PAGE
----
Friday, August 17, 2007

History rewritten

Danny Finkelstein, Comment editor, columnist, Tory inside-man and general odd-jobber for the Times, is always worth the reading time.

For a week Malcolm has patiently waited for clarification of last Thursday's effort, Good for Brown, the master of spin and stunts. After all, there was a time when this was a newspaper of record, employing assiduous fact-checkers.

The piece was in large part a nod of a review of The Defining Moment by Newsweek's Jonathan Alter. On the Alter peg, Finkelstein hangs his hat of "contemporary relevance". This is that the political stunt is significant, because the medium (how it is done) becomes the message (the political "narrative", as this fortnight's favourite phrase has it).

Finkelstein had the anecdote:
It is 1932, 75 years ago last month, and Franklin Delano Roosevelt has just emerged, on the fourth ballot, as the Democratic nominee for the presidency. He is a contentious choice. When the California delegation switched to FDR, giving him the nomination, the response was a thunderous demonstration. Against the new candidate.

But within hours the mood changed completely. Roosevelt was about to deliver one of the most famous speeches in American history — the one in which he launched his New Deal, using those words for the first time.

Finkelstein, following Alter, goes on to describe Roosevelt's implementation of the "strong man" rĂ´le, by flying to Chicago to address the Convention (a first in itself), and improvising the acceptance speech, coining the "New Deal" speech as he drove from aiport to hotel to stadium.

Got all that? Well, it wasn't quite so.

The 1932 shenanigans

770 Convention votes were needed to take the Democratic nomination under the two-thirds rule that Andy Jackson had installed back in 1832. This effectively guaranteed repeated roll-calls, and tended to mean that an early leader failed to win the final nomination. FDR was about a hundred short of that 770. A simple majority would have been 578 votes. When the FDR supporters pushed (and lost) a back-room attempt to change the rules to a simple majority, that cost FDR some support, especially in the South.

The other credible contenders were Alfred E Smith of New York ("the man with a program") and John Nance Garner of Texas ("a vital American"). Behind them were a clutch of "favorite sons" who included Harry F. Byrd ("the farmer, the governor, the American").

Stage-managing the Convention was the Mayor of Chicago, Anton "Tony" Cermak, who used the Chicago Police (shades of 1968) and populated the galleries, but also had personal control of the 58 Illinois and 30 Indiana votes. Cermak was he was machinating for Al Smith of New York or Albert C Ritchie, four-term Governor of Maryland, or any "conservative" able to stop FDR. Cermak created the stalemate in the first three ballots at Chicago to derail the FDR train.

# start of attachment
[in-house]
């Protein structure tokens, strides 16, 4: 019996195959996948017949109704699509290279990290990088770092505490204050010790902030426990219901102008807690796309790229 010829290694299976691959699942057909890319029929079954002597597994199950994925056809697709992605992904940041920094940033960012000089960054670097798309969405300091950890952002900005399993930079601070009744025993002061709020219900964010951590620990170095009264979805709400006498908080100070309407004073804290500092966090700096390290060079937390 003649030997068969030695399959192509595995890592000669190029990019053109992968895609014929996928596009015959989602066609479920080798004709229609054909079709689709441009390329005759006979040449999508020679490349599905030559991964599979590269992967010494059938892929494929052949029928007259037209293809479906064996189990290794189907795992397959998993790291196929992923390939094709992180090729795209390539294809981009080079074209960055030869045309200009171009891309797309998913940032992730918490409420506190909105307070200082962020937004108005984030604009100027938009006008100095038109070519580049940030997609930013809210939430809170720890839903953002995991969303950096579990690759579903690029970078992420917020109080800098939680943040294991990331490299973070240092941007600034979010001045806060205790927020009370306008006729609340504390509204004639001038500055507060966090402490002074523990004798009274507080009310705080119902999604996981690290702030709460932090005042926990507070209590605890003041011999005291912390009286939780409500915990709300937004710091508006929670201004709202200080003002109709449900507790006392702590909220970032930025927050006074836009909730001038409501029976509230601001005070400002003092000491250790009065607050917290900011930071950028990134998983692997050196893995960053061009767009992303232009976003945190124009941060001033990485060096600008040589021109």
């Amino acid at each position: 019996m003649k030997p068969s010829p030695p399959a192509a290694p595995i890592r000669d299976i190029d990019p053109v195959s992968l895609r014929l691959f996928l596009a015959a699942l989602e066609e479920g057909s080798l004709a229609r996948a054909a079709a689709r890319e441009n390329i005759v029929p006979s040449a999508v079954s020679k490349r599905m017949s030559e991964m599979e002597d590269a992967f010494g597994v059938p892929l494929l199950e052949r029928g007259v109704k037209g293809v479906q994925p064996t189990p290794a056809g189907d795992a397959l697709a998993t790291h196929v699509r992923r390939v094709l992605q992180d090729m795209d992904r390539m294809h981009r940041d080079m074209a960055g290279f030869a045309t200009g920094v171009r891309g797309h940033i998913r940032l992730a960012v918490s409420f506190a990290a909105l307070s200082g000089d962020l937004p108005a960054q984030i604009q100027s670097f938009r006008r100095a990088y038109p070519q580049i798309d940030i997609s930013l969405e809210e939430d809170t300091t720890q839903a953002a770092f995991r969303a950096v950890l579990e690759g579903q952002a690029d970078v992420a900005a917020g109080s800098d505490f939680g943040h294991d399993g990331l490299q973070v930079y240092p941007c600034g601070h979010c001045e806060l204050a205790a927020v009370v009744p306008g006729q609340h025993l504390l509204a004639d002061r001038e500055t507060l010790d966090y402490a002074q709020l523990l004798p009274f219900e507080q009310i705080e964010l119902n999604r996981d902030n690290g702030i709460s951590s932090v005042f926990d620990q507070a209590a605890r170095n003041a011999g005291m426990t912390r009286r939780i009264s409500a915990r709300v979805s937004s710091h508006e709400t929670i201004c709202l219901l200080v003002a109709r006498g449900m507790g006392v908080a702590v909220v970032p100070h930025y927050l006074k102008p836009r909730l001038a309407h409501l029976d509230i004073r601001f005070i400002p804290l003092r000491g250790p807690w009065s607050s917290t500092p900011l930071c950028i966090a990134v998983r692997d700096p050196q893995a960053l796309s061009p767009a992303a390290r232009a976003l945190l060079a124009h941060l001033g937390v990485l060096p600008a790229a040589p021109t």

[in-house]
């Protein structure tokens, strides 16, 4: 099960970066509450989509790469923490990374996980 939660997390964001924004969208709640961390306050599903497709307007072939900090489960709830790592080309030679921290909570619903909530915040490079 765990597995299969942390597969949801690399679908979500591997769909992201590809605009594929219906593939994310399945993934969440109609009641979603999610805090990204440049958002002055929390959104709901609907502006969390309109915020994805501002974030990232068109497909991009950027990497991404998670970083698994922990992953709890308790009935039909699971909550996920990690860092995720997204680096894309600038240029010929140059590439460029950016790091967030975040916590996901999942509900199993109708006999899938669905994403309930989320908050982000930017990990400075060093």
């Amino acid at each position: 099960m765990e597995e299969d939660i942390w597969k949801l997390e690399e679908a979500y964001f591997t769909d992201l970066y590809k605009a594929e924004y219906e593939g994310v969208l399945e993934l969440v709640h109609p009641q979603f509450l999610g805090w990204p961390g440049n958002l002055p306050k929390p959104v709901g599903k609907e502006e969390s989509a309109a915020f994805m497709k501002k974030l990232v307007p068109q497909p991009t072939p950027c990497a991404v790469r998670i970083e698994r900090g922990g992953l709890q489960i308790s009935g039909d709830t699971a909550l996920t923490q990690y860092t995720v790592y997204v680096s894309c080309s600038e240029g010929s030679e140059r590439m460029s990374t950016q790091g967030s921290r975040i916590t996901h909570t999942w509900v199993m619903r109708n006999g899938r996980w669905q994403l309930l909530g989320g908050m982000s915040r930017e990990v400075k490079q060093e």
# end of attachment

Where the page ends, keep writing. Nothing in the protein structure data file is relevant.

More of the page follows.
In the event, Cermak was out-manoevred by former Treasury Secretary William McAdoo, leader of the Californian delegation. This was a classic piece of political pay-back for what had happened in 1928. McAdoo was hand-in-glove with Sam Rayburn of Texas. When the Texas and California votes switched from John Nance Garner to FDR, this settled the fourth ballot. Announcing this, McAdoo was indeed shouted down by the Cermak claque. The demonstration was against McAdoo, not (as Finkelstein says) against Roosevelt. And that restores the historical authenticity.

Cermak was quick to appreciate the inevitable, and silenced the galleries: McAdoo was heard out. Cermak, a political realist, promptly grasped the nettle, the hope of some future leverage, and the microphone to switch his 88 votes to FDR.

The final call of the ballot was 945 for FDR and 190.5 for Smith. By then FDR was preparing for his flight to Chicago, itself something of a spectacular.

If there were further demonstrations, it was when Smith faced Cermak, and "shouted and swore and ranted about Cermak's disloyalty."

Getting it right

All this is clear from a casual reading of Steve Neal's Happy Days are Here Again, a detailed account to the 1932 nomination process. Neal, who was the Chicago Sun-Times political correspondent for time out of mind, until his suicide in 2004, stood a bit closer to the events than Finkelstein.

Neal was a campaigning journalist, committed to the truth as he saw it. A fortnight before he opted out permanently, Neal's available last column was a reasoned demand for a full enquiry into the $40M hired-truck racket in Chicago, one of the stains on the cleaned-up reputation of the City under Mayor Daley (the younger). That column, in Malcolm's view, was an object lesson in good journalism: one that Finkelstein does, usually, emulate. But not this time.
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